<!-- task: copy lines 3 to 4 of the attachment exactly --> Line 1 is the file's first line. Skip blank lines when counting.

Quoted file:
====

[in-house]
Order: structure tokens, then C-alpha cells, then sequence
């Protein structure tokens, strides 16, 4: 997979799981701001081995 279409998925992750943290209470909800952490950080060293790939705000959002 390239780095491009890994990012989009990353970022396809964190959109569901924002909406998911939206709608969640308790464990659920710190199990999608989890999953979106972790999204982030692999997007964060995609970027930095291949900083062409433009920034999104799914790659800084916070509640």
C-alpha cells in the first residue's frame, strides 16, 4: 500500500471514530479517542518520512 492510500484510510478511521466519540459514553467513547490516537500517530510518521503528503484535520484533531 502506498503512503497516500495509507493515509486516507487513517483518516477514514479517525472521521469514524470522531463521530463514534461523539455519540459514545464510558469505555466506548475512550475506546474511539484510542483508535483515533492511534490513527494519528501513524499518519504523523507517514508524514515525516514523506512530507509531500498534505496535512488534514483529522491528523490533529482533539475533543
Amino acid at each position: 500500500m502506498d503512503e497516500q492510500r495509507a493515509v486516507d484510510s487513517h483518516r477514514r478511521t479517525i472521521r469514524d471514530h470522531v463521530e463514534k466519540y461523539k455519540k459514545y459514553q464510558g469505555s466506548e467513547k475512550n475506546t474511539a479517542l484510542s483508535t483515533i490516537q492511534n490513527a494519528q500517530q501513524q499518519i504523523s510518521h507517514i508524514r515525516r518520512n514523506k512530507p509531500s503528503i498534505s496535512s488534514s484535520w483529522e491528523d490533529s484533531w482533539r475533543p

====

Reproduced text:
């Protein structure tokens, strides 16, 4: 997979799981701001081995 279409998925992750943290209470909800952490950080060293790939705000959002 390239780095491009890994990012989009990353970022396809964190959109569901924002909406998911939206709608969640308790464990659920710190199990999608989890999953979106972790999204982030692999997007964060995609970027930095291949900083062409433009920034999104799914790659800084916070509640």
C-alpha cells in the first residue's frame, strides 16, 4: 500500500471514530479517542518520512 492510500484510510478511521466519540459514553467513547490516537500517530510518521503528503484535520484533531 502506498503512503497516500495509507493515509486516507487513517483518516477514514479517525472521521469514524470522531463521530463514534461523539455519540459514545464510558469505555466506548475512550475506546474511539484510542483508535483515533492511534490513527494519528501513524499518519504523523507517514508524514515525516514523506512530507509531500498534505496535512488534514483529522491528523490533529482533539475533543